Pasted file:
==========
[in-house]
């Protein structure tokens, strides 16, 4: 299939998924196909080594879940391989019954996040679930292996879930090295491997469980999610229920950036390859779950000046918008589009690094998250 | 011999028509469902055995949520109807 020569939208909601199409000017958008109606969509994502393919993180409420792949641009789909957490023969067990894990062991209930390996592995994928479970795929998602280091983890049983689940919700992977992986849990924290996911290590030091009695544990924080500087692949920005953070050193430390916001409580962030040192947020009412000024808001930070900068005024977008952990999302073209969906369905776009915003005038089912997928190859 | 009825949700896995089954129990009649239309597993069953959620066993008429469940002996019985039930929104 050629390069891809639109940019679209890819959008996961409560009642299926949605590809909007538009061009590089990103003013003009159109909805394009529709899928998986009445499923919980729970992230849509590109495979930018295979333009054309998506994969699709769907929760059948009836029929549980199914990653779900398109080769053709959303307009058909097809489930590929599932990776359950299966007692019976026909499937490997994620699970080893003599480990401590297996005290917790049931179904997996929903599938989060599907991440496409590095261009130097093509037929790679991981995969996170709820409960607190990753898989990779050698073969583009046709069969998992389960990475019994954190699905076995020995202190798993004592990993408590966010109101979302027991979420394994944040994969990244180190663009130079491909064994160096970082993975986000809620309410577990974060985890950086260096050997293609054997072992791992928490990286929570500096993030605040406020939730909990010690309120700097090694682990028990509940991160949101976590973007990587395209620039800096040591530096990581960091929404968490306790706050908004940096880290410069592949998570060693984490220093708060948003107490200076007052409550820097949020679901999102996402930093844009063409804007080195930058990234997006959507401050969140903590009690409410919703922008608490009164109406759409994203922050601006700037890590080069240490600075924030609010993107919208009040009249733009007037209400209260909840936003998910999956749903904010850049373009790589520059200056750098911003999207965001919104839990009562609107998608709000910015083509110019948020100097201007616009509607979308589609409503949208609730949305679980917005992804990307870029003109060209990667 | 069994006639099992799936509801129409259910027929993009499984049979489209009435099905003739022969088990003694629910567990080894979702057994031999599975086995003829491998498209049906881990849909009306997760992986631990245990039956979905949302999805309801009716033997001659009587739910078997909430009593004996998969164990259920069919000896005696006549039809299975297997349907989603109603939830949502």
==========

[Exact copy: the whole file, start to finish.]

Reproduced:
[in-house]
């Protein structure tokens, strides 16, 4: 299939998924196909080594879940391989019954996040679930292996879930090295491997469980999610229920950036390859779950000046918008589009690094998250 | 011999028509469902055995949520109807 020569939208909601199409000017958008109606969509994502393919993180409420792949641009789909957490023969067990894990062991209930390996592995994928479970795929998602280091983890049983689940919700992977992986849990924290996911290590030091009695544990924080500087692949920005953070050193430390916001409580962030040192947020009412000024808001930070900068005024977008952990999302073209969906369905776009915003005038089912997928190859 | 009825949700896995089954129990009649239309597993069953959620066993008429469940002996019985039930929104 050629390069891809639109940019679209890819959008996961409560009642299926949605590809909007538009061009590089990103003013003009159109909805394009529709899928998986009445499923919980729970992230849509590109495979930018295979333009054309998506994969699709769907929760059948009836029929549980199914990653779900398109080769053709959303307009058909097809489930590929599932990776359950299966007692019976026909499937490997994620699970080893003599480990401590297996005290917790049931179904997996929903599938989060599907991440496409590095261009130097093509037929790679991981995969996170709820409960607190990753898989990779050698073969583009046709069969998992389960990475019994954190699905076995020995202190798993004592990993408590966010109101979302027991979420394994944040994969990244180190663009130079491909064994160096970082993975986000809620309410577990974060985890950086260096050997293609054997072992791992928490990286929570500096993030605040406020939730909990010690309120700097090694682990028990509940991160949101976590973007990587395209620039800096040591530096990581960091929404968490306790706050908004940096880290410069592949998570060693984490220093708060948003107490200076007052409550820097949020679901999102996402930093844009063409804007080195930058990234997006959507401050969140903590009690409410919703922008608490009164109406759409994203922050601006700037890590080069240490600075924030609010993107919208009040009249733009007037209400209260909840936003998910999956749903904010850049373009790589520059200056750098911003999207965001919104839990009562609107998608709000910015083509110019948020100097201007616009509607979308589609409503949208609730949305679980917005992804990307870029003109060209990667 | 069994006639099992799936509801129409259910027929993009499984049979489209009435099905003739022969088990003694629910567990080894979702057994031999599975086995003829491998498209049906881990849909009306997760992986631990245990039956979905949302999805309801009716033997001659009587739910078997909430009593004996998969164990259920069919000896005696006549039809299975297997349907989603109603939830949502």